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 With the fuel pressure dropping fast as you said I would think it could be a fueling problem there. The turbo timer problem could be an unrelated issue. I would address the fuel pressure problem first since that will quickly kill a VP44. Just my $.02 since I myself am new to these trucks but I have read ALOT trying to gain knowledge.

 Let us know what you find and what's done to correct it.

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You might check and see if you have any trouble codes. The truck might be giving you a hint. 

As far the fuel pressure dropping quick after the prime, if you have needle valve on it just close it a bit. The pressure in fuel system bleeds of almost imediately anyway. The needle valve is just holding pressure between it and the gauge. The more closed it is the slower it it bleeds off. How is the pressure when the truck is running?

Edited by dripley
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10 hours ago, dripley said:

How is the pressure when the truck is running?

Fuel pressure is same as it's been for tens of thousands of miles, 10-14 PSI.

 

If air is leaking in through the fitting at the back of the head, could that screw up my starts?  I sure wouldn't think so, but I'm not 100% versed on how Dodge engineers (or summer intern, Rube Goldberg disciples?) thought the system should work.

 

Dripley, I suppose you're right that it could be the needle valve has just worked out of adjustment, it just seems very  suspicious th pressure drop coincided with the rough starts.  Could the VP44 pressure relief valve be weak, or a piece of trash stuck in it?  I run Donaldson fuel filters, but don't remember the exact part number or specs.  The relief valve has been externally dry every time I've looked at it.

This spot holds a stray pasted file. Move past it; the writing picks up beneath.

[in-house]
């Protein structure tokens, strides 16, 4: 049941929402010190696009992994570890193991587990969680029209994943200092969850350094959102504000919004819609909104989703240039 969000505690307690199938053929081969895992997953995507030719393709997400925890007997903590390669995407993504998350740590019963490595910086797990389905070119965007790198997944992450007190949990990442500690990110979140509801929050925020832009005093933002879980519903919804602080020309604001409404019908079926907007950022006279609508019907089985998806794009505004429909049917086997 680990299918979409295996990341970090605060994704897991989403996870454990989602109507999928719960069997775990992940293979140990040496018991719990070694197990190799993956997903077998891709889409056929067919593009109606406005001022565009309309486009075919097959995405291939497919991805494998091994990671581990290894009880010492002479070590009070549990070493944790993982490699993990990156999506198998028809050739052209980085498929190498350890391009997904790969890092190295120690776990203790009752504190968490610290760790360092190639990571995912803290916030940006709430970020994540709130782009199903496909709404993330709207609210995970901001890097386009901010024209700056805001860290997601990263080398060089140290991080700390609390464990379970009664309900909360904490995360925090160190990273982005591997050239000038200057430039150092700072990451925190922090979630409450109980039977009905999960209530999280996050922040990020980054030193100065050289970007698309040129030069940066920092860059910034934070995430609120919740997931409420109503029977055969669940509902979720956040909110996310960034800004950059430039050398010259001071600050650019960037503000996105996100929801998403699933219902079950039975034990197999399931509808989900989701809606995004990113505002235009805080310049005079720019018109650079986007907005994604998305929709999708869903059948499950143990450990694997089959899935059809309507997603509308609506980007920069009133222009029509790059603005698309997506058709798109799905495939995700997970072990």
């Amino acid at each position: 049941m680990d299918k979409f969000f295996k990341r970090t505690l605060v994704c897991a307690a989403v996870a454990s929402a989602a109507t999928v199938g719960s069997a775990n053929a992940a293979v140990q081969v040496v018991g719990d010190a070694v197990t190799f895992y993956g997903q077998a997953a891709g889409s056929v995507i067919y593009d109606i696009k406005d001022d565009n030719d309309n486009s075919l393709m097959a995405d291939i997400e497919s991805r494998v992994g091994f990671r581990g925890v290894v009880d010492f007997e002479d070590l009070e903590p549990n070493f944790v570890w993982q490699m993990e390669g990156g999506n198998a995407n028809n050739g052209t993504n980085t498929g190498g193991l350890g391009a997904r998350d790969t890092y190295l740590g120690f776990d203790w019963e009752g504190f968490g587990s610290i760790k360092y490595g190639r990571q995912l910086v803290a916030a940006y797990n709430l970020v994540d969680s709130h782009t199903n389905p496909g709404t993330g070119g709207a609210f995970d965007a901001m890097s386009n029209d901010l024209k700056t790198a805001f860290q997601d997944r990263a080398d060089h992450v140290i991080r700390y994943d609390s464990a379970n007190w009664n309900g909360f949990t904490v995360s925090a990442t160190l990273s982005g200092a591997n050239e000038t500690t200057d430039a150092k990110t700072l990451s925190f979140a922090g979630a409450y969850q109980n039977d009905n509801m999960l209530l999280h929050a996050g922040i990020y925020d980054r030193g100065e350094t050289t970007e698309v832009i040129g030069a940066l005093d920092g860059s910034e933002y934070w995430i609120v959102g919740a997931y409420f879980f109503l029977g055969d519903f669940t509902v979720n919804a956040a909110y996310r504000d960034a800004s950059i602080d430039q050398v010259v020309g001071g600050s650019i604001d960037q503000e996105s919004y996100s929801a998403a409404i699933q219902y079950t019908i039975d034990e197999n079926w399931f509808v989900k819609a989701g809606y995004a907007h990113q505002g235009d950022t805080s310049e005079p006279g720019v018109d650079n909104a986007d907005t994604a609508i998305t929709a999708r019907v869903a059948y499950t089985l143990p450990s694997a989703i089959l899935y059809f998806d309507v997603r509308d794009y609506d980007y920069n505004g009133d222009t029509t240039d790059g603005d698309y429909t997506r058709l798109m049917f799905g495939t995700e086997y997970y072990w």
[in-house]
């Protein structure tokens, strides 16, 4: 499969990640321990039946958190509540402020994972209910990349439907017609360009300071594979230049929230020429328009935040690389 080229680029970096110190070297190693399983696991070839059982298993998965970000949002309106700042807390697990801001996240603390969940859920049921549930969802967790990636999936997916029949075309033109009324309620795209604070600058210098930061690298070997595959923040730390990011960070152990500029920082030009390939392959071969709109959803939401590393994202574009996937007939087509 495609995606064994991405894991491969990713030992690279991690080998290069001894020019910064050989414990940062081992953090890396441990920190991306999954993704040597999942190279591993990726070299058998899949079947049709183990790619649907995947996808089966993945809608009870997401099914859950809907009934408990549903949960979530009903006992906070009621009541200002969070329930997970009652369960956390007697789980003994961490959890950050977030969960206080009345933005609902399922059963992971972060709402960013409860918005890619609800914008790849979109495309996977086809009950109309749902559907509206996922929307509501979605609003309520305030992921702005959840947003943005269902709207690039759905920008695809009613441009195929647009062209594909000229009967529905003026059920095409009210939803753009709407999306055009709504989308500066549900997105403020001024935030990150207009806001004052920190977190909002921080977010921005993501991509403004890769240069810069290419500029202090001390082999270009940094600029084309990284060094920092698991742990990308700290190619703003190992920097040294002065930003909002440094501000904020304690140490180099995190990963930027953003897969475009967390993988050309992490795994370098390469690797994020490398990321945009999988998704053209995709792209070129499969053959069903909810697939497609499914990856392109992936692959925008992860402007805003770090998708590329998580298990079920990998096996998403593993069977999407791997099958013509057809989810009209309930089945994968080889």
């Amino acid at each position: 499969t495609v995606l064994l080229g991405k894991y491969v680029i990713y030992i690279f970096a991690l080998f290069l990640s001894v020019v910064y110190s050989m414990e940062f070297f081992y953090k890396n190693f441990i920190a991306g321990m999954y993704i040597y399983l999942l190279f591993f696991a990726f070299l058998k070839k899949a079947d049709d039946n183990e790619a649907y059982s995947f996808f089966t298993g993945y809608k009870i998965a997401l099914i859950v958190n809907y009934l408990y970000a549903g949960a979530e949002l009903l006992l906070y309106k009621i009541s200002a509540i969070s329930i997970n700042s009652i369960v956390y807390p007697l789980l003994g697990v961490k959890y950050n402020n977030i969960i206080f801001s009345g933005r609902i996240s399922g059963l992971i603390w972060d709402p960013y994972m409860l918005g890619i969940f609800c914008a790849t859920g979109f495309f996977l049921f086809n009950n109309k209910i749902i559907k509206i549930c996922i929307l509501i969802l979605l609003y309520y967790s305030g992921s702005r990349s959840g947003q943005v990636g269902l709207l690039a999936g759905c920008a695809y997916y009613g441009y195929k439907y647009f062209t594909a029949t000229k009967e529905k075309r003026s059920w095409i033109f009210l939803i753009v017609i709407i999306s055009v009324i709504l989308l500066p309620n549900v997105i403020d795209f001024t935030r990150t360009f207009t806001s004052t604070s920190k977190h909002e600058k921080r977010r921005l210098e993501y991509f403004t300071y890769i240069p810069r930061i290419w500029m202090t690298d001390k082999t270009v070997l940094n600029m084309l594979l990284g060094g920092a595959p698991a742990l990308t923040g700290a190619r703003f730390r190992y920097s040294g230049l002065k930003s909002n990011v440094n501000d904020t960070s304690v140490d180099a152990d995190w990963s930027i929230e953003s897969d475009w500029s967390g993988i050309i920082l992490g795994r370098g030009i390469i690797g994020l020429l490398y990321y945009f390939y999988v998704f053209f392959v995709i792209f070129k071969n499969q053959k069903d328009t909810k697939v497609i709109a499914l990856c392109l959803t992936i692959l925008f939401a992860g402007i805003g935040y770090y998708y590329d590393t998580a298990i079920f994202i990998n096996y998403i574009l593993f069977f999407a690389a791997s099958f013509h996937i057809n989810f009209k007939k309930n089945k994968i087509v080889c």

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If your fuel pressure while running has not changed i dont fhink that has  anything to do with it. If the return fitting on the back of the head is letting air into the fuel system it can most certainly cause hard starts like you are experiencing as can a y other fitting that lets air in.

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@dripley you were on to something with the needle valve!  At least that's where I needed to look more closely.  Turns out the fitting tapped into the elbow at the VP44 had finally shaken loose and was letting in air while the truck was off, and letting out fuel while the grid heaters were on.  I tightened it while the truck was on high idle, and the difference in engine noise was quite noticeable!

Doubt that has much to do with my strange EGTs, but who knows.  At least now it should start better in the morning.

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4 hours ago, LorenS said:

@dripley you were on to something with the needle valve!  At least that's where I needed to look more closely.  Turns out the fitting tapped into the elbow at the VP44 had finally shaken loose and was letting in air while the truck was off, and letting out fuel while the grid heaters were on.  I tightened it while the truck was on high idle, and the difference in engine noise was quite noticeable!

Doubt that has much to do with my strange EGTs, but who knows.  At least now it should start better in the morning.

Good to hear. Simple are the best.

Edited by dripley